I'm looking forward to seeing my brother, but not his politics. I should wait for after the encounter before writing about it. Projecting what could happen doesn't mean it will happen. We have a history.
I'm as liberal as they come. I love to learn about new things in science, economics, arts and more. I have a graduate degree and work in education and health care administration. My younger brother is more conservative than Karl Rove, uses the same logic tree as Sarah Palin and is as anti-intellectual as you would expect any card holder to the World is Flat Club to be. To say having a conversation with him is difficult is putting a spin on the reality of the situation.
None the less, he's my brother and I genuinely like talking to him about sailing, painting, home improvements, places to go, exercise (we both weight train), food (his wife is a chef) and more. We should do well tonight because he just bought a sail boat and he went to the boat show in town this weekend. We do well as long as we avoid politics, fracking, recycling, taxes, oil prices, renewable energy, education (they have no kids), food safety, any form of regulation and guns.
My brother and I can navigate conversations that turn toward the "forbidden" subjects, but his wife, my husband and my daughter don't. I will make light of a tense moment with a quip only to have my brother decide that he has to make a point. Then my husband steps in to tell my brother to buzz off while my sister-in-law and daughter get exasperated. So, for this evening there will be no quips, just awkward silences when my brother says something on a "forbidden" subject. I. will. not. bring. "it". up. He will and I will have to ignore it. Lovely.
What I would like this evening is to have a good time talking about things of mutual interest which could include some aspect of politics and an exchange of ideas about our differing vantage points of our world view, but that can't happen. It can't happen because it gets too heated followed up with some uncalled for personal bashing. I have the advantage of years in experience of mediating discussions between passionate factions, but all the experience in the world doesn't help when one side is hell bent on blowing up the conversation.
I can usually pull back and take a top down view of any topic at hand. My jobs have forced me into the habit of sizing up any given topic from multiple perspectives. It takes practice to pull passion out of discussion, but in business that's an imperative. It's ok to be passionate, it's also imperative to observe etiquette. It takes practice to stop, take a breath and find a less incendiary way to make my point. I will be sharing a dinner table with professionals that are good at what they do, but none of them are deal makers. None of them see the point of making nice when they have a "principle" at stake.
It's not than I'm some rainmaker or I'd be far wealthier than I am, but I'm good at deescalating situations when I'm dealing with people who are interested in deescalation. That's the biggest problem I'm going to deal with tonight. I want a pleasant evening out and am willing to keep things on the light side. My brother is probably thinking he has another chance to straighten me out. heh, not a chance, but that doesn't mean I won't be nice about it.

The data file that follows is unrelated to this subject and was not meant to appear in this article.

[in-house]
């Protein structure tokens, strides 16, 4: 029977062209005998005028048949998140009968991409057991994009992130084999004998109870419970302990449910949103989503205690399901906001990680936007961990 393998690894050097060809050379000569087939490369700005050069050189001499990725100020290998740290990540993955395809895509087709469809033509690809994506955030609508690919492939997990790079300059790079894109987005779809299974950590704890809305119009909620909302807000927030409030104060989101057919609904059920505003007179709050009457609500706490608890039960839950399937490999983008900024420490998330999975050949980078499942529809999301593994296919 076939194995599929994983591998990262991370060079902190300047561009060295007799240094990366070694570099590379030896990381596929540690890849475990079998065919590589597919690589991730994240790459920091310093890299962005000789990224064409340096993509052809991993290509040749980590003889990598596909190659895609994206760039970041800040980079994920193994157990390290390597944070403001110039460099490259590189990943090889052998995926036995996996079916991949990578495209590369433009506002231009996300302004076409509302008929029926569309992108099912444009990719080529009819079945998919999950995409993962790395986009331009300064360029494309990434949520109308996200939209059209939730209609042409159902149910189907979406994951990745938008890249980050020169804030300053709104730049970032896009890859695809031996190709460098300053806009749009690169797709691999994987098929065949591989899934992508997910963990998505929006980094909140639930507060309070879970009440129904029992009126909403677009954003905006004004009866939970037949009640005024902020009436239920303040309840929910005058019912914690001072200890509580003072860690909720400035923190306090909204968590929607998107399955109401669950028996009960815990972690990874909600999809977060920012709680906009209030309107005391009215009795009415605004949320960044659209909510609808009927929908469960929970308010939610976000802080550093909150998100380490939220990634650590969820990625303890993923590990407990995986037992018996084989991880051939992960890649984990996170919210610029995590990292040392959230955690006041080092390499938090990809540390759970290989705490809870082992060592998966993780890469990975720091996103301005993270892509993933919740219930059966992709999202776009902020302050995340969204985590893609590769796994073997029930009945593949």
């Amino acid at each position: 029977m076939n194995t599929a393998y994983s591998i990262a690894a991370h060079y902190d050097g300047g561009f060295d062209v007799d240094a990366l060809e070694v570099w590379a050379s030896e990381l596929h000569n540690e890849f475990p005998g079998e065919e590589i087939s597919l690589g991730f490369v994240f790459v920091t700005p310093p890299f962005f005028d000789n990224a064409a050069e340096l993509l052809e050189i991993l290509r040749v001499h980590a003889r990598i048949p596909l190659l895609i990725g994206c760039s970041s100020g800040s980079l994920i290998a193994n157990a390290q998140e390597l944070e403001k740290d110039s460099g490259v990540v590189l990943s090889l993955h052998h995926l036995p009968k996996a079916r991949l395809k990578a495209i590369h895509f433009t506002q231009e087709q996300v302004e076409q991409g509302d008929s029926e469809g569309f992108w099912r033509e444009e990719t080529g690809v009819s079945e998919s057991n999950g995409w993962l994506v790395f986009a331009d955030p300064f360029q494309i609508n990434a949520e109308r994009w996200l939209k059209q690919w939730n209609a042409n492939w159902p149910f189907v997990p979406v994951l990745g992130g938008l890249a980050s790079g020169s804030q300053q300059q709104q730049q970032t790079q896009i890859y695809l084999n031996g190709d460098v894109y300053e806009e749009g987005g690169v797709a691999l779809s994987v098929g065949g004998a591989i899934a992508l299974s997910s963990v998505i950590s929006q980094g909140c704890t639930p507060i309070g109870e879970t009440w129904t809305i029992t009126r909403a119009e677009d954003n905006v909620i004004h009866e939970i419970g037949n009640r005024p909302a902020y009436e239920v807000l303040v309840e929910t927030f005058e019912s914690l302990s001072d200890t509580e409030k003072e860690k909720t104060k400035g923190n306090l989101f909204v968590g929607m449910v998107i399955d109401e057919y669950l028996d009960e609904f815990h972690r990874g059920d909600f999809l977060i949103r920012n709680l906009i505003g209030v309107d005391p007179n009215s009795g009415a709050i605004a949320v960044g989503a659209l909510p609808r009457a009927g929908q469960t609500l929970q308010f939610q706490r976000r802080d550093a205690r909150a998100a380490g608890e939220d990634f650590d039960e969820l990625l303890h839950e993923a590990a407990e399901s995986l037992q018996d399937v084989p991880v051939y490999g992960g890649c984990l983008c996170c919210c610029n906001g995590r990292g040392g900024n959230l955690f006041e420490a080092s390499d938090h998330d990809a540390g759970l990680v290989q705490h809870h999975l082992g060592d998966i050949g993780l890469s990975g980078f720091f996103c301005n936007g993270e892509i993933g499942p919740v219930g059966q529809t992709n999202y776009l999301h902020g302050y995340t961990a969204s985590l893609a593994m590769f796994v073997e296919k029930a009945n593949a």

What's happening between my brother and his wife and my family is playing out across our nation. Families divided by politics. Friends divided by politics. People losing their jobs because they have a differing opinion than management. We've lost our civility and no one seems to miss it.
Anyway, wish me luck.
UPDATE: We got home last night late. Things went quite well. Mostly because both my brother and I tended to talk about non-controversial subjects like sailing, boats, boat show, food, woozles, pooties, ceramic tile (they're renovating their bathrooms) and all things "normal". It was a good strategy that makes for a pleasant evening.
After dinner we decided to continue the evening like old times and had a hilarious game of Phase 10 speed rounds where you play 10 rounds total and you can choose which phase you want to play for based on your hand (a departure from the rules). I highly recommend games like this when dealing with family and friends you love, but can't converse with over public policy of any sort.
The evening went well until the news popped on and there was a recap of the Dorner case and my SIL was predictable - he's crazed and deserved to die. My daughter beat my husband to it "Based on what trial conviction was Dorner guilty?" Ok, that was intense, but my brother got the point, "Yeah, it's too bad we won't have a trial on that. Now, if someone would just discard the right card, I could go out." The evening would have proceeded well, but my SIL said, "Well, that guy was a nut job anyway. We won't miss him." I Grimaced, but didn't reply, my daughter wasn't going to let that fly, "While I don't condone murder, we don't have proof presented in court that Dorner was the murderer and his manifesto is the not rambling ravings of an insane man. He was specific about names and events that he presented in a tight report like format that was easy to follow. Insane people usually aren't easy to understand. That manifesto is easy to understand. We aren't likely to ever know the truth of the matter, because the LAPD has a LOOONNNNGGGG history of running like a boys club instead of a professional police department and the federal DOJ can't get off their lazy ass and do a proper investigation." I'm thinking, "Well go chibi", however, the strong attack seemed to work coming from the least likely among us to engage in "forbidden" subject conversation. My SIL took one look and wisely said, "I'll look it up."
WE went back to the game. Passed a pleasant couple of hours and all is good. I didn't check on this because I went to bed. Thanks for the rescue and I guess at one point I was on the Rec list. Thank you all.